By Henry Yeomans
Alcohol intake is often defined as a latest, worsening and chiefly British social challenge that calls for radical remedial law. expert by means of ancient learn and sociological research, this booklet takes an cutting edge and fresh examine how Public attitudes and the legislation of Alcohol have constructed via time. It argues that, instead of a reaction to tendencies in intake or damage, ongoing anxieties approximately Alcohol are most sensible understood as 'Hangovers' derived, particularly, from the Victorian interval. The made of numerous years of analysis, this e-book goals to aid readers reassess their understandings of ingesting. As such, it truly is crucial interpreting for college students, teachers and a person with a significant curiosity in Britain's 'drink problem'.
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Extra info for Alcohol and Moral Regulation: Public Attitudes, Spirited Measures and Victorian Hangovers
See also: Warner, Craze. 68 Ibid, p 255. 69 Harrison, Drink and the Victorians; Shiman, Lilian Lewis, Crusade Against Drink, Basingstoke: Macmillan, 1988. Although Harrison’s timeframe extends only until 1872, his final chapter ‘The End’ comments on the drink problem after that date and into the early years of the 20th century. 70 Shiman, Crusade Against Drink, p 4; Harrison, Drink and the Victorians, pp 393396. 71 Shiman, Crusade Against Drink, pp 1-5 and pp 244-248. P. Thompson’s examination of Methodism in the same period.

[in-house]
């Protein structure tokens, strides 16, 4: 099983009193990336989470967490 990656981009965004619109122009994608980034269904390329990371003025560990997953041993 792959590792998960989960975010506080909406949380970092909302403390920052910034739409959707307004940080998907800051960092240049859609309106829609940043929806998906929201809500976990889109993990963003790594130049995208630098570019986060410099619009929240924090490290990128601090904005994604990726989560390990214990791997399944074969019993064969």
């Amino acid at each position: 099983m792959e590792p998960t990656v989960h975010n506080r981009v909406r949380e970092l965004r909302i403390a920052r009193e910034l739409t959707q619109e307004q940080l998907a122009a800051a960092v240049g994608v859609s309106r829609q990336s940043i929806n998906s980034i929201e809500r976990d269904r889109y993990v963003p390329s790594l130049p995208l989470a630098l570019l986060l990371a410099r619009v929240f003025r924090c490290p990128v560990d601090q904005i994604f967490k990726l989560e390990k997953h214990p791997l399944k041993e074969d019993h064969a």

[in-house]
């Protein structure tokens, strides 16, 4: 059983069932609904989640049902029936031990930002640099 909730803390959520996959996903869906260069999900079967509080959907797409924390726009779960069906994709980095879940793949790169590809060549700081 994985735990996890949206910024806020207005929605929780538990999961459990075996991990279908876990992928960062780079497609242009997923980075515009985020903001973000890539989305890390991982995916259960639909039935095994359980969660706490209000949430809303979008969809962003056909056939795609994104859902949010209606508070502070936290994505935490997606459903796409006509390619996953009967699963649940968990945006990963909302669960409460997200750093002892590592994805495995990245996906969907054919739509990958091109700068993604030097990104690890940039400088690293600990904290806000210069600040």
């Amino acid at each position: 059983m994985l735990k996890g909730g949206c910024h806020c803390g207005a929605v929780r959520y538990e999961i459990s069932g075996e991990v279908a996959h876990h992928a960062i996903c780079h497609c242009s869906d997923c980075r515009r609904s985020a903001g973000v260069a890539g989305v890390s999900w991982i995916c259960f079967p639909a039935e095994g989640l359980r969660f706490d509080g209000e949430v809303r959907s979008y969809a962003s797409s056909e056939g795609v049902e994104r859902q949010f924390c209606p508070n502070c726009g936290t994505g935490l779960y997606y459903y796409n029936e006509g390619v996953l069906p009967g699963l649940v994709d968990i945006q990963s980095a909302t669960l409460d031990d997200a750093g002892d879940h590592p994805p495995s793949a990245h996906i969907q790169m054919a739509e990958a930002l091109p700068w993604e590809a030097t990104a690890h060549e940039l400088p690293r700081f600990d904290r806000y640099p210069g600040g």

The advent of temperance societies, therefore, coincided with a period of licensing reform, most notably engendered by the Beer Act 1830. This was a liberalising piece of legislation, which enabled householders to sell beer without the permission of the local licensing justice. 2 These trends were not unnoticed and, ultimately, the Beer Act 1830 fermented considerable unease about the drinking habits of the population. It was in this context 35 Alcohol and moral regulation of increased availability of alcohol and apparently diminishing social order that the early temperance movement flourished.
In 1826, The Times printed a damning report on America’s drinking habits, which was originally published in the New York Inquirer. 46 Drunkenness was said to be ‘the besetting vice of our country’, affecting not just the ‘low and vulgar’ but also the well heeled and educated. 47 The idea that drunkenness leads to other temptations was not new, but other aspects of the article were novel. Drinking was seen as degrading, it was an ‘indulgence’ and related to ‘sensualities’; these terms indicate an ascetic suspicion of pleasure congruous with the emerging influence of evangelicalism.